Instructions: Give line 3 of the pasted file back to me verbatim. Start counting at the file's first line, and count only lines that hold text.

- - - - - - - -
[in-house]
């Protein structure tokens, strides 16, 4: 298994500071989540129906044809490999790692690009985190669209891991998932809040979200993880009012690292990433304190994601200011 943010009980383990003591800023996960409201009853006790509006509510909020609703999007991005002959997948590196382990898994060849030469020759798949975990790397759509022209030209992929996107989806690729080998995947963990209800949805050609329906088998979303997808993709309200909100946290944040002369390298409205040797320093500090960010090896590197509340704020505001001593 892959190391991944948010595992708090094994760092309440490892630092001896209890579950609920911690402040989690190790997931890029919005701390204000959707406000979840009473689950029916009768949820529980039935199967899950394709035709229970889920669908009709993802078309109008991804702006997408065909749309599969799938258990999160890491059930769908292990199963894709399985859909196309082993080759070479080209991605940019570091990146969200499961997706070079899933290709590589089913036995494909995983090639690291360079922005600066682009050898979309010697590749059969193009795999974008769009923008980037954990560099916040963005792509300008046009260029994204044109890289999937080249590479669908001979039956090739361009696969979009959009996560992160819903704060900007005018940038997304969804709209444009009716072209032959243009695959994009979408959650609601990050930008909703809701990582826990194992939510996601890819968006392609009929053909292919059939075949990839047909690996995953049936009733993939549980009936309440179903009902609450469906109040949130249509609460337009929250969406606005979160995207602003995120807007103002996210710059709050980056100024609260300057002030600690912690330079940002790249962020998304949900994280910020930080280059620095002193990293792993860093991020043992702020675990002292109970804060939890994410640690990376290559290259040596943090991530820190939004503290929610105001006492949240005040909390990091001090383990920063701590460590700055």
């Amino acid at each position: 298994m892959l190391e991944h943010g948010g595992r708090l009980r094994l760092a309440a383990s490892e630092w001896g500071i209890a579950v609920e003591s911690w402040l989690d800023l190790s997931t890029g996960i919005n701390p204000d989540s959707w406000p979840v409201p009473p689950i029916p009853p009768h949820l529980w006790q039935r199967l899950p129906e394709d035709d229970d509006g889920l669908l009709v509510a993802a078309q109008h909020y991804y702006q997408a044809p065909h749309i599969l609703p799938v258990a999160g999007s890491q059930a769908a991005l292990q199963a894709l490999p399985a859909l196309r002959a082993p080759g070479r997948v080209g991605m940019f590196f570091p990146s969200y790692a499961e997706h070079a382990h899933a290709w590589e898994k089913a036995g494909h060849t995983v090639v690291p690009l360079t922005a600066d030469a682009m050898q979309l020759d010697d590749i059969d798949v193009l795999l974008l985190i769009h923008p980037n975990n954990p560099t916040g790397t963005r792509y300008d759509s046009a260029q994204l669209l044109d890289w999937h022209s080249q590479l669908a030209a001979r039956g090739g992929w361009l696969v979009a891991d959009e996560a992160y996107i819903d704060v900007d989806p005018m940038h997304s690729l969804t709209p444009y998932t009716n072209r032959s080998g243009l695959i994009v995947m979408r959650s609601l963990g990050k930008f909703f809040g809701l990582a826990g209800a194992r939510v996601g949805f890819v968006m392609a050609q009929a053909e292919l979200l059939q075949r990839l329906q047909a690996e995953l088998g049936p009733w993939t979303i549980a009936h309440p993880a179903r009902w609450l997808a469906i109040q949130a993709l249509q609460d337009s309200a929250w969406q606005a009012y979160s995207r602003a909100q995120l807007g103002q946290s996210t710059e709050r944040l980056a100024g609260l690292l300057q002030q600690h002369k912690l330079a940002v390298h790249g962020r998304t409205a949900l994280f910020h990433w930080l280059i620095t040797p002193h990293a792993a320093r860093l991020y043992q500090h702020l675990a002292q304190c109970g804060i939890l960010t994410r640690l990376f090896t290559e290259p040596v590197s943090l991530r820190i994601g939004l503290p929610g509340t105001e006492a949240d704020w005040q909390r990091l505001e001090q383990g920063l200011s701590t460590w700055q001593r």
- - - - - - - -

């Amino acid at each position: 298994m892959l190391e991944h943010g948010g595992r708090l009980r094994l760092a309440a383990s490892e630092w001896g500071i209890a579950v609920e003591s911690w402040l989690d800023l190790s997931t890029g996960i919005n701390p204000d989540s959707w406000p979840v409201p009473p689950i029916p009853p009768h949820l529980w006790q039935r199967l899950p129906e394709d035709d229970d509006g889920l669908l009709v509510a993802a078309q109008h909020y991804y702006q997408a044809p065909h749309i599969l609703p799938v258990a999160g999007s890491q059930a769908a991005l292990q199963a894709l490999p399985a859909l196309r002959a082993p080759g070479r997948v080209g991605m940019f590196f570091p990146s969200y790692a499961e997706h070079a382990h899933a290709w590589e898994k089913a036995g494909h060849t995983v090639v690291p690009l360079t922005a600066d030469a682009m050898q979309l020759d010697d590749i059969d798949v193009l795999l974008l985190i769009h923008p980037n975990n954990p560099t916040g790397t963005r792509y300008d759509s046009a260029q994204l669209l044109d890289w999937h022209s080249q590479l669908a030209a001979r039956g090739g992929w361009l696969v979009a891991d959009e996560a992160y996107i819903d704060v900007d989806p005018m940038h997304s690729l969804t709209p444009y998932t009716n072209r032959s080998g243009l695959i994009v995947m979408r959650s609601l963990g990050k930008f909703f809040g809701l990582a826990g209800a194992r939510v996601g949805f890819v968006m392609a050609q009929a053909e292919l979200l059939q075949r990839l329906q047909a690996e995953l088998g049936p009733w993939t979303i549980a009936h309440p993880a179903r009902w609450l997808a469906i109040q949130a993709l249509q609460d337009s309200a929250w969406q606005a009012y979160s995207r602003a909100q995120l807007g103002q946290s996210t710059e709050r944040l980056a100024g609260l690292l300057q002030q600690h002369k912690l330079a940002v390298h790249g962020r998304t409205a949900l994280f910020h990433w930080l280059i620095t040797p002193h990293a792993a320093r860093l991020y043992q500090h702020l675990a002292q304190c109970g804060i939890l960010t994410r640690l990376f090896t290559e290259p040596v590197s943090l991530r820190i994601g939004l503290p929610g509340t105001e006492a949240d704020w005040q909390r990091l505001e001090q383990g920063l200011s701590t460590w700055q001593r």